THE. One is not to fear the censure of honorable minds, of truly religious and also naturally well-meaning men, who are friends of courteous conversation and of good doctrine. For upon having these things well considered they find that this philosophy not only contains the truth, but also favors the [true] religion to a greater degree than does any other kind of philosophy: like those philosophies [18. From the subsequent list of doctrinal tenets it is clear that Bruno had in n-tind the various shades of Averroists, the most rigid followers of Aristotle. It should also seem significant that Bruno emphatically opposes the finiteness of the world, since according to his pantheism the infinite deity would of necessity generate an infinitely large effect.], which posit the world as finite, the effect and efficiency of divine power as finite, the intelligences and intelligent natures as being merely eight or ten; the substance of things as corruptible, the soul as mortal, as if it rather consisted of an accidental disposition, of an effect of complexion and of dissolvable temperament and harmony, the execution of divine justice over human actions as per consequence nothing, the knowledge of particular things as being removed from the primary and universal cause. And other rather inconvenient propositions which, by being false, not only blind the light of intellect, but also, by being negligent and empty, dissipate the fervor of good intentions.

Smi. I am very satisfied to have this information about the philosophy of the Nolan. Now let us turn for a while to the discourses made with Doctor Torquato, who, I am certain, cannot be so much more ignorant than Nundinio than he is more presumptuous, brazen and impudent.

FRU. Ignorance and arrogance are two individual sisters in one body and in one soul.

THE. This [Torquato], with an emphatic look, with which the divum Pater is described in the Metamorpboses [19. The reference is to Book 1, lines 171-81 of Ovid's work. ] as sitting in the middle of the counsel of the Gods and fulminating that most severe sentence

against the profane Lycaon, [20. See note 5 to the Prefatory Epistle. ] after having viewed his golden necklace, -

PRU. Torquem altream, aureum monile [Collar of gold, golden necklace].

THE. - and after having looked closely at the chest of the Nolan, where some buttons were possibly missing, staightened himself, pulled his hands from the table, shook his back a little, rasped his voice, adjusted the velvet biretta on his head, twisted his mustache, straightened his perfumed face, curved his eyebrows, widened his nostrils, placed himself in readiness with a backward glance, put his left hand on his right flank, joined the three first fingers of his right hand so as to start his skirmish, and while tracing with his right hand [through the air] began speaking in this way: Tune ille pbilosophorum protoplaste? [Are you that protoplast of all philosophers?] Suspecting that he came for other reasons than for taking part in a disputation, the Nolan immediately interrupted his words by telling him: Quid vadis domine, quo vadis? Quid si ego pbilosopborum protoplastes? Puid si nec Arisloteli nec cuiquam, magis concedam, quam mibi ipsi concesserint? Ideo ne terra est centrum mundi immobile? [Where are you heading, Sir? Where are you, heading? So what, if I am the protoplast of philosophers? So what, if I do not yield either to Aristotle of to anyone else anymore than they themselves would not have yielded to me? Is, therefore, the earth the immobile center of the world?] With these and similar other arguments, with that greater patience which he possessed, he exhorted him to submit propositions by which one could infer convincingly or with probability in favor of other protoplasts against this new protoplast. And turning towards those around, [and] laughing in a subdued tone, the Nolan said: He [Torquato] did not so much come armed with reason as with words and slogans which tremble of cold and hunger. [Torquato was] urged by everybody to begin with the arguments. He uttered these words: Unde igitur stella Martis nunemrajor, nunc vero minor apparel; si terra movelur? [Why should the planet Mars appear now larger, now smaller, if the earth moved?]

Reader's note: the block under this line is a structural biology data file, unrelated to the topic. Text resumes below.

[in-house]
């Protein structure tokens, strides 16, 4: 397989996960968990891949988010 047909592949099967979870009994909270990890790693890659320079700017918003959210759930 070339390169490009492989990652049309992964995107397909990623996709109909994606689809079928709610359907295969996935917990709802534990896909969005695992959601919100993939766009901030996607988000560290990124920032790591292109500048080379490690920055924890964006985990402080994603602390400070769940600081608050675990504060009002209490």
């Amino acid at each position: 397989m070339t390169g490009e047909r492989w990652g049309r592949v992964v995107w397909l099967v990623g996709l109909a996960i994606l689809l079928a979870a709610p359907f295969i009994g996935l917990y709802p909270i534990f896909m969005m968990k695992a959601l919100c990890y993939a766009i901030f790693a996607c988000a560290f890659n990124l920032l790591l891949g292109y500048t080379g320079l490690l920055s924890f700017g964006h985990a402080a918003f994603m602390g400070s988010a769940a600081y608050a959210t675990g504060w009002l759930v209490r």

Smi. 0 Arcadia, [21. Arcadia, a mountainous region in the center of Peloponnesus, proverbial for the pastoral innocence ind primitive simplicity, if not nalvet6, of its natives.] [What a naivet6j, should it be possible anywhere in rerilm natura [in the nature of things] that with the title of philosopher and physician -

FRU. And of doctor and of torquato [twisted].

Smi. - such a consequence could be drawn? What did the Nolan reply ?

THE. He was not bothered by that: but he replied that one of the principal reasons why the planet Mars appears larger and smaller from time to time is the motion of the earth and of Mars also, in their proper orbits, so that it happens that now they should be closer [to one another], now more distant [from one another].

Smi. What did Torquato add to this?

THE. He immediately requested [details] about the proportion [magnitude] of the motion of the planets and of the earth.

Smi. And the Nolan had so much patience that, on seeing such a presumptuous and awkward fellow, he did not turn his shoulders, and did not go home telling the one who invited him that -